If you want data durability, you make backups. You might also want to use RAID to improve uptime, and to prevent online data loss. One can use software RAID, onboard/motherboard RAID, or a separate RAID controller.

Are there any standards for how RAID stores data on the physical disks, and if that's not the case, then why not?

Barring a "universal" standard, what makes RAID implementations interoperable?

  • I hope you realize that using a RAID array should not be considered part to be part of a backup strategy. – Ramhound Feb 3 '16 at 19:43
  • @Ramhound I guess I phrased it poorly. Yes, of course. – skeggse Feb 3 '16 at 23:05
  • can you make it clearer? Seems like you asking (sorry for being blunt): I have 100 HDDs in RAID XY using card from VendorName. Can I change card to AnotherVendor and why? – aaaaa says reinstate Monica Feb 3 '16 at 23:09
  • @aaaaaa This isn't a practical question; this is a hypothetical question - to my knowledge, every RAID 5 implementation stores bytes on the disk in a different manner, else they would all be interoperable. I'm guessing this is due to metadata, so my question is why are implementations not standardized. – skeggse Feb 3 '16 at 23:24
  • I'm still not happy with the latest edit. @Ramhound 's concern remains valid. "Uptime" is now mentioned, which is a good reason to use RAID. The concerning problem is that RAID is still mentioned in the same sentence as preventing online data loss. Although RAID can do that, in some scenarios, there are many more scenarios where RAID will fail to provide sufficient protection, so we (who know better) have the moral obligation to metaphorically beat people over the head with a giant hammer that says, "Do not rely on RAID for data survivability!" (That is what backups are for.) – TOOGAM Feb 3 '16 at 23:47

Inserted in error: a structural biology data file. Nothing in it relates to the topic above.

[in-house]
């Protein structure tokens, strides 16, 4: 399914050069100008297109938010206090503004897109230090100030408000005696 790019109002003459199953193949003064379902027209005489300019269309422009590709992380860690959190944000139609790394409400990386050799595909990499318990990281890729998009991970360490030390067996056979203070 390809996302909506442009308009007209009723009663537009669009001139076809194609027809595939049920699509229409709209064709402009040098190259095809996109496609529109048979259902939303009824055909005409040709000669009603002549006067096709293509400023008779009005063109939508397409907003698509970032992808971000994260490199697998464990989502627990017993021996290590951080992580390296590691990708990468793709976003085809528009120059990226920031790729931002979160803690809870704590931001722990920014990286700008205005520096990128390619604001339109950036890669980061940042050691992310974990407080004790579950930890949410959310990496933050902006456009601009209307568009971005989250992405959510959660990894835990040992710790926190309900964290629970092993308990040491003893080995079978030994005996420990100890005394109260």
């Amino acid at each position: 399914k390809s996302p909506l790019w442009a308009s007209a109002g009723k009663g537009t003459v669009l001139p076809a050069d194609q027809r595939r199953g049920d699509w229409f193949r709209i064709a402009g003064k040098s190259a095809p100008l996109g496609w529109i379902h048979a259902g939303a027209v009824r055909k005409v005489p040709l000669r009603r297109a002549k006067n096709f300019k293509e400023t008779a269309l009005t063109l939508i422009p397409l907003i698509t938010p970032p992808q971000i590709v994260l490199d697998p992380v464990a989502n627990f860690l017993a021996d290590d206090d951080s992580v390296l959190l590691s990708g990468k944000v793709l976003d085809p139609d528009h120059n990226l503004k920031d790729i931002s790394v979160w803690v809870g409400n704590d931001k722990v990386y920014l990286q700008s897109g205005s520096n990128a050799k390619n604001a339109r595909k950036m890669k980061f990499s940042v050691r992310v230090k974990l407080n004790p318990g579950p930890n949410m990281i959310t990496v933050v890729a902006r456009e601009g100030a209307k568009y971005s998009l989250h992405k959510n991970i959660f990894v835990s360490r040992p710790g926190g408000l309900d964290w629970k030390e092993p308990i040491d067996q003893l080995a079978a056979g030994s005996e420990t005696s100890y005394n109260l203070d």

Are there any byte-level RAID standards, and if not why?

Disks are block level devices, meaning you can't read and write single bytes from them, but only entire blocks. Traditionally this has been 512 bytes, but 4096 bytes is becoming common.

There is almost always overhead in communicating to a hardware device - if the amount of data you request is very small, you will spend more time in the overhead than getting the data. As disks are a mass storage medium, meant to store mass amounts of data and not single bytes, working on the byte level is probably not worth it most of the time.

As far as the sweet spot - 512 has been in use for a long time. 4096 is around only because hard drives are requiring higher physical density to store more data. With old tape drives that could work like block devices I believe you could change the block size. IBM's original block size of 128 was chosen because it was the next largest power of 2 above 80 - and 80 is the number of characters on a standard typewritten line.